I put off reading Khaled Hosseini’s The Kite Runner for years because I thought it would be all about complicated politics and foreign policy. In the last year or so I have become more aware of and interested in politics, so I recently felt compelled to pick this one up, and I was surprised to find a heartrending human drama. Not perfect, but I was entertained and it made me think about different behaviors and relationships more than anything else. Amir, the narrator/protagonist, frustrated me with his cruelty and incessant cowardly weakness. Of course, sometimes you are not meant to like the main character, so this factor didn’t bother me. I do not believe Amir redeemed himself at the end of the book—I still had the impression he only went back to Afghanistan out of some sort of selfish, guilty obligation and not because he genuinely wanted “a way to be good again.” Hassan, Amir’s best friend and servant, was a beautiful, innocent character, if a bit one-dimensional. I would have loved insight into Hassan’s true thoughts and feelings, other than just seemingly pure, blind devotion to his employers. Amir’s father Baba was domineering, enigmatic, and sharp-tempered. I found his character fascinating, actually. His big speech to Amir about the biggest sin being theft—all other sins being a form of theft—really struck me, especially the irony of it after we learn a vital truth about Baba. More analysis of that irony would have been welcome, but it’s not even mentioned. Some of the parallelism and explanations were cumbersome and heavy-handed. However, despite these observations, I did enjoy the story—it was a quick read and hard to put down at times, with several lovely descriptions and lively action, especially during the kite competition scenes. I appreciated reading about Afghan culture and the story’s undercurrent of the torrid political atmosphere in that part of the world during the 1980s and 90s, though this being a fictional novel I don’t take it all too literally, as though I have a deeper understanding of what happened there because I read this book. Read a non-fiction historical or current affairs work for facts. This is about the complex relationship between two boys of different classes during a turbulent time, just happens to be set in Afghanistan in the late-twentieth century. I am interested in reading Hosseini’s second book, A Thousand Splendid Suns after having finished this one.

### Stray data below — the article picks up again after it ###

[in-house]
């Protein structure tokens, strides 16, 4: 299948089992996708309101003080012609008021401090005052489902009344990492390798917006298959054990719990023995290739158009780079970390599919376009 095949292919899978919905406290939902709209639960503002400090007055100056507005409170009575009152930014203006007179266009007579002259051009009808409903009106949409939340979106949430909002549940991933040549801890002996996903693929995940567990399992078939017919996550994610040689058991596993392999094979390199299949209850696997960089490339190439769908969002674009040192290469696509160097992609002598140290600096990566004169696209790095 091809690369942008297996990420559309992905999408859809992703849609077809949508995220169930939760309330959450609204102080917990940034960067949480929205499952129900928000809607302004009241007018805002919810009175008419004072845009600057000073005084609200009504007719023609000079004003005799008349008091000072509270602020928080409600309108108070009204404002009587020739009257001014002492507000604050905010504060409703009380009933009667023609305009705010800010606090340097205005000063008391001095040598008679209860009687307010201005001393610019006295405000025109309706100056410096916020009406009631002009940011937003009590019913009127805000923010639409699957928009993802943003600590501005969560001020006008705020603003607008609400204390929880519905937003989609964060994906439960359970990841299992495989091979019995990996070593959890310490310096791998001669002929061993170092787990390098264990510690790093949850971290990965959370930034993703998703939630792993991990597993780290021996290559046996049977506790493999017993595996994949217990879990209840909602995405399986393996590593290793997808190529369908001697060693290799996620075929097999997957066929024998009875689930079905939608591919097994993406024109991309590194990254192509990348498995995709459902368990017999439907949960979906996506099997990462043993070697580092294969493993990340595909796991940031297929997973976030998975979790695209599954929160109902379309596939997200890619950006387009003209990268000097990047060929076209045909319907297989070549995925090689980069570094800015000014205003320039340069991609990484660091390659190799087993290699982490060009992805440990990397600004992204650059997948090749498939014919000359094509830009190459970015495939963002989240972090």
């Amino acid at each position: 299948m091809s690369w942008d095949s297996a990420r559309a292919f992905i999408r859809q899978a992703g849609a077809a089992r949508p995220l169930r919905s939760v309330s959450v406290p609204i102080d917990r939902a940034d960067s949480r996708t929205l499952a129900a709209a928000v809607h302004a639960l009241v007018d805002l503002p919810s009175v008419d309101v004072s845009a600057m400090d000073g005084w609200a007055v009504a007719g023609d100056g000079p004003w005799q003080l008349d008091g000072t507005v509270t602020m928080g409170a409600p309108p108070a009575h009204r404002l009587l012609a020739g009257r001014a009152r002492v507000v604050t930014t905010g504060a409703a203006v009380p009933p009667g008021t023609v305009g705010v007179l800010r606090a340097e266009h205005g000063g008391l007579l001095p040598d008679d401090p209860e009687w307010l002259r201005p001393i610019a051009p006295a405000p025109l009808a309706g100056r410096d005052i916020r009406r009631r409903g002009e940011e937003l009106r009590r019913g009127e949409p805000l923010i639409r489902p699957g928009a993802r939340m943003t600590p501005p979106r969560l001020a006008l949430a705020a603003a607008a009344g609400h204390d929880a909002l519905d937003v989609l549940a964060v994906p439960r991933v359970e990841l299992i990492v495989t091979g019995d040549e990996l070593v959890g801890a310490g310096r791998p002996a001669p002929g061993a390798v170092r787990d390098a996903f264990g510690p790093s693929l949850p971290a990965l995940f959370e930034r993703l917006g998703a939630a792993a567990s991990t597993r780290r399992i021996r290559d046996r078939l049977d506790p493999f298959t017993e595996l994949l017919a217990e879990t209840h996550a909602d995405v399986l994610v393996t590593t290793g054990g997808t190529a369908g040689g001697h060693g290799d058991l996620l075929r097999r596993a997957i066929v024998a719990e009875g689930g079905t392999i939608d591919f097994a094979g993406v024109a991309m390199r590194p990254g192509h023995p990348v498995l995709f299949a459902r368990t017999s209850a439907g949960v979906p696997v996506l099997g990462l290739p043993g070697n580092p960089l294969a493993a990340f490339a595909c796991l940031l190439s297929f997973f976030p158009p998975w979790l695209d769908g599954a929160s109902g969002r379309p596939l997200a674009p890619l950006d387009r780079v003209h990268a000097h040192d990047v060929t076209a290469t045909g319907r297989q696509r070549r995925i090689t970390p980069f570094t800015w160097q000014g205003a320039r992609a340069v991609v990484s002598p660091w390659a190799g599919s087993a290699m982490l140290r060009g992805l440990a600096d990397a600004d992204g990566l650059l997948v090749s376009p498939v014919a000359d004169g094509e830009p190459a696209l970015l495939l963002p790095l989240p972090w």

Read from April 8 to 21, 2012.